Fahad Razak, Arthur Slutsky and David Naylor are physicians and professors in the department of medicine at the University of Toronto.
As the third wave of the COVID-19 pandemic continues, one question recurs for many Canadians: How can we reduce its intensity, duration and impact – and crucially, how do we speed our return to some semblance of normal life?
The most successful jurisdictions have adopted an intense suppression-based strategy. Examples of this COVID-zero approach include Taiwan, Australia and notably our own Atlantic bubble. Alas, for much of Canada, that ship has sailed.
Casting about for more feasible examples, it is clear that each country has experienced its own pattern, time course, emergence of variants, and sociodemographic distribution of COVID-19 infections. There are also important differences in vaccine access and deployment strategies.
All things considered, we believe Britain’s agile and effective response to its most recent COVID-19 surge represents the best example for Canadians in this dark hour.
What are the parallels between the countries? First, Britain’s winter surge was driven by COVID-19 variant B.1.1.7. First observed in Britain, this highly infectious strain of the virus is very prominent in several Canadian provinces.
Second, Britain has a diverse population and, like Canada, has seen a disproportionate burden of COVID-19 on essential workers, and on lower-income and racialized groups.
Third, Canada has adopted a “first doses fast” vaccine strategy, patterned closely on the British approach as we race to give as many people as possible some level of immunity.
Fourth, Britain relied heavily on AstraZeneca and Pfizer for its vaccination campaign. Canada is using both vaccines along with Moderna and, in short order, Johnson & Johnson. Fortunately, they are all reasonably effective against the current variants.
But here is the hard part. Along with vaccines, Britain’s success owes to very strict public-health measures. Recent examples such as the catastrophe in Michigan are a further reminder that vaccines alone are insufficient.
How strict were Britain’s lockdowns? They were familiar in form, but somewhat tougher than anything applied in Canada, according to an Oxford University Stringency Index. These measures included complete school, college and university closings with few exceptions. People were only allowed to leave home for essential work, food and medicine. All non-essential retail outlets were closed, restaurants were limited to takeaway, and outdoor exercise was limited to once a day.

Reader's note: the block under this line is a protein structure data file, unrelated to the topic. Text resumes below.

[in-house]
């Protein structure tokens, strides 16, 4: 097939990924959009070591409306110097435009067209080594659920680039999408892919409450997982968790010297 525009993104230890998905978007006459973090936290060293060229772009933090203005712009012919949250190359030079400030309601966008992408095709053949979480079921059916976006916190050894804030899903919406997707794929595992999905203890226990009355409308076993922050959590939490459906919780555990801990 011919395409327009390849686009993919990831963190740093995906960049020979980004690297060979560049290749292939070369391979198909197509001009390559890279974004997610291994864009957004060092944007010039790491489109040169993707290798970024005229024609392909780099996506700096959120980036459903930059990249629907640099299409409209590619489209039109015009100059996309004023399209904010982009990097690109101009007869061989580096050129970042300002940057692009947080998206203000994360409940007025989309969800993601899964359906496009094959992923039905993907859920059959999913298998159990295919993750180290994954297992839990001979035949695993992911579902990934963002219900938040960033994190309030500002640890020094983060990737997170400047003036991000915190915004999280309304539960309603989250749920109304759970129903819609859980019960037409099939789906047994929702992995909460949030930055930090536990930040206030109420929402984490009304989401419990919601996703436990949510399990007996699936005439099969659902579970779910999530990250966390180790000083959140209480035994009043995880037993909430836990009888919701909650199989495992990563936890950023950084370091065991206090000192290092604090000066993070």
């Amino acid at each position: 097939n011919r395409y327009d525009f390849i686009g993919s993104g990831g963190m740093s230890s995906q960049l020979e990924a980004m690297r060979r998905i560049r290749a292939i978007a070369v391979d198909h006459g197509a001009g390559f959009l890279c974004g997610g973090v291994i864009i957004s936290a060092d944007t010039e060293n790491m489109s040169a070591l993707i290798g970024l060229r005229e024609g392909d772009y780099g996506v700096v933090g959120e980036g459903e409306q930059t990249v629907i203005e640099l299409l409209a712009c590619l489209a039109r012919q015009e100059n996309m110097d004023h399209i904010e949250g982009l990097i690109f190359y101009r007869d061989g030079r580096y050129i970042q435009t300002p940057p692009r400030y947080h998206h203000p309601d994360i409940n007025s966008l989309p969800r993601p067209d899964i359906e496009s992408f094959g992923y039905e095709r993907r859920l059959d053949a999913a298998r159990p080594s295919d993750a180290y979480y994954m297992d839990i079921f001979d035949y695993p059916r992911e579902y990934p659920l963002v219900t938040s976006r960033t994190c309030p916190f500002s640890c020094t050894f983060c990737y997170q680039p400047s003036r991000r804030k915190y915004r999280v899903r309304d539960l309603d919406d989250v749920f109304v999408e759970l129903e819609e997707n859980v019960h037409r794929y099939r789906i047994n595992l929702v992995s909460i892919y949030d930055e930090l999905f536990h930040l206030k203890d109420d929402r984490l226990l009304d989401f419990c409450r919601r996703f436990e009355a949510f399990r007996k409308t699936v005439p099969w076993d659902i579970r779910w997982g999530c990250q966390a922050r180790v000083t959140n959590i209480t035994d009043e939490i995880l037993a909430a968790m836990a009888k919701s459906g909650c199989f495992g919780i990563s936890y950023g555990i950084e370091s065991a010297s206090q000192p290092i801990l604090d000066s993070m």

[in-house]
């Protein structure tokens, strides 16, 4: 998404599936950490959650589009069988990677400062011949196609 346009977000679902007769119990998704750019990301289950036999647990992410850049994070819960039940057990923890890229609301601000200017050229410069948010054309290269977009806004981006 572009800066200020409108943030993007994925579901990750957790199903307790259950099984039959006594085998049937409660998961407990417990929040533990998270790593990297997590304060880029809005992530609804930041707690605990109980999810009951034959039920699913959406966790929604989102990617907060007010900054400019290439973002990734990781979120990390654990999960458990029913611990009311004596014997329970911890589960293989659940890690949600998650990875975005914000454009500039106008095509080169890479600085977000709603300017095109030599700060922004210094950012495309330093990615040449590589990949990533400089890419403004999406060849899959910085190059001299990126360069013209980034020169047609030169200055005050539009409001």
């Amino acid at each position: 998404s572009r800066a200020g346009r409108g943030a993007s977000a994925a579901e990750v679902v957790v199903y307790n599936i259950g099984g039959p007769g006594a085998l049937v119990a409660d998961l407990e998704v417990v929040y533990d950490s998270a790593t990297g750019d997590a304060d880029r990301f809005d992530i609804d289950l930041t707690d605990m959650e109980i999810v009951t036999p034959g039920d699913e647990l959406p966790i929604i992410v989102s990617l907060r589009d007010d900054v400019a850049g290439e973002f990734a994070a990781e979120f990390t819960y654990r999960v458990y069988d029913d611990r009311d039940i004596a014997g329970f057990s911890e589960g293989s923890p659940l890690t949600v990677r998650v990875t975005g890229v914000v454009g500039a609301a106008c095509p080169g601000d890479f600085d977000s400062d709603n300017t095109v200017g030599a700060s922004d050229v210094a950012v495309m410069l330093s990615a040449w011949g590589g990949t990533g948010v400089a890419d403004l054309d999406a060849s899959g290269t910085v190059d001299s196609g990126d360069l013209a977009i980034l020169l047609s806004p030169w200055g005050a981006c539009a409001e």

These extreme measures were mounted in response to a terrifying post-Christmas eruption in Britain. The seven-day running average of new COVID-19 cases peaked on Jan. 9 at well above three times our current rate. This seems unthinkable, not least in Ontario, where hospitals and intensive-care units are being overwhelmed.
A near-miracle then occurred as the impact of tough public-health measures and the rapid vaccine rollout took hold. Two weeks past peak, cases had dropped to about 60 per cent of the peak level, and two weeks later were just above 30 per cent. Today on a per capita basis, the running average of new cases in Britain is about one sixth of the Canadian rate. Precautionary measures are still in force, but society has begun opening up. Children are in school and people are once again going to pubs and hair salons.
Can we follow the British model to achieve a Canada Day miracle?
Yes, we can. The aim must be to cover 80 per cent of our adult population (16 years and older) with a first vaccine dose, and provide a timely second dose for those who are immunocompromised or over 70. If Canada averages 400,000 jabs a day over the next 10 weeks, we’ll be done early. Recent daily doses have exceeded 300,000, and there’s documented room to go above 400,000 doses a day. Enough federal-provincial squabbling. Get the doses and get it done.
The public-health measures that the British took were severe, but many have already been implemented by some provinces. All are needed, with arguably one exception. We can take advantage of spring weather to decompress the lockdown with more time outdoors than Britain allowed. Given remarkable past compliance by Canadians, similar successes seem possible here if our governments will take all the requisite steps to support Canadians through this hardship.
In short, if Canadians can sustain strict public-health measures for a number of weeks, and if vaccination rates can be moderately increased, we should be able to put the worst behind us. The way forward is clear, and both the example of the U.K. and our own federal modelling tell us this is eminently achievable. Let’s take the steps needed, so that by July 1, we can celebrate Canada Day, rather than another miserable COVID day.
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